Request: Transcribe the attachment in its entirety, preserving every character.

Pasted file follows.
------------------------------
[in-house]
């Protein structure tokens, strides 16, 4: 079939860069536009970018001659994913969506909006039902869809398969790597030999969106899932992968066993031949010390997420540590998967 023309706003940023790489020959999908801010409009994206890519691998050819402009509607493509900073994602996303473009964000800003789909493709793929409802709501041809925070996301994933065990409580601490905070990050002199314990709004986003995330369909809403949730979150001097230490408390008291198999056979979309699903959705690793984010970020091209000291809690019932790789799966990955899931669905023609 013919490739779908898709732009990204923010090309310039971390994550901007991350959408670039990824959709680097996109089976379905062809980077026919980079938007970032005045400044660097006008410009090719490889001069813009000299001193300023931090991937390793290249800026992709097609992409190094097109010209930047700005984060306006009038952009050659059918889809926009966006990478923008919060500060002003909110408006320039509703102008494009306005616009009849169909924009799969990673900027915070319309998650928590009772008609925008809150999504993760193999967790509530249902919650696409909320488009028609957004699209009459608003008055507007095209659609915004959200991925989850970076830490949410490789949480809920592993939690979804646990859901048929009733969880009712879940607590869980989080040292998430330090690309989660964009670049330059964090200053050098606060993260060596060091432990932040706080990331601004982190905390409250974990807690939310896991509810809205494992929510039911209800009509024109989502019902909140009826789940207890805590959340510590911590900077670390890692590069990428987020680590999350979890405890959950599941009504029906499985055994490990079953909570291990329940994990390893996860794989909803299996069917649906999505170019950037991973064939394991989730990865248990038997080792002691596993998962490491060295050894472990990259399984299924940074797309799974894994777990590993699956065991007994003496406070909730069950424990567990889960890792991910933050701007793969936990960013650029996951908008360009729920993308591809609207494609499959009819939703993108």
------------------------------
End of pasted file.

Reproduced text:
[in-house]
């Protein structure tokens, strides 16, 4: 079939860069536009970018001659994913969506909006039902869809398969790597030999969106899932992968066993031949010390997420540590998967 023309706003940023790489020959999908801010409009994206890519691998050819402009509607493509900073994602996303473009964000800003789909493709793929409802709501041809925070996301994933065990409580601490905070990050002199314990709004986003995330369909809403949730979150001097230490408390008291198999056979979309699903959705690793984010970020091209000291809690019932790789799966990955899931669905023609 013919490739779908898709732009990204923010090309310039971390994550901007991350959408670039990824959709680097996109089976379905062809980077026919980079938007970032005045400044660097006008410009090719490889001069813009000299001193300023931090991937390793290249800026992709097609992409190094097109010209930047700005984060306006009038952009050659059918889809926009966006990478923008919060500060002003909110408006320039509703102008494009306005616009009849169909924009799969990673900027915070319309998650928590009772008609925008809150999504993760193999967790509530249902919650696409909320488009028609957004699209009459608003008055507007095209659609915004959200991925989850970076830490949410490789949480809920592993939690979804646990859901048929009733969880009712879940607590869980989080040292998430330090690309989660964009670049330059964090200053050098606060993260060596060091432990932040706080990331601004982190905390409250974990807690939310896991509810809205494992929510039911209800009509024109989502019902909140009826789940207890805590959340510590911590900077670390890692590069990428987020680590999350979890405890959950599941009504029906499985055994490990079953909570291990329940994990390893996860794989909803299996069917649906999505170019950037991973064939394991989730990865248990038997080792002691596993998962490491060295050894472990990259399984299924940074797309799974894994777990590993699956065991007994003496406070909730069950424990567990889960890792991910933050701007793969936990960013650029996951908008360009729920993308591809609207494609499959009819939703993108």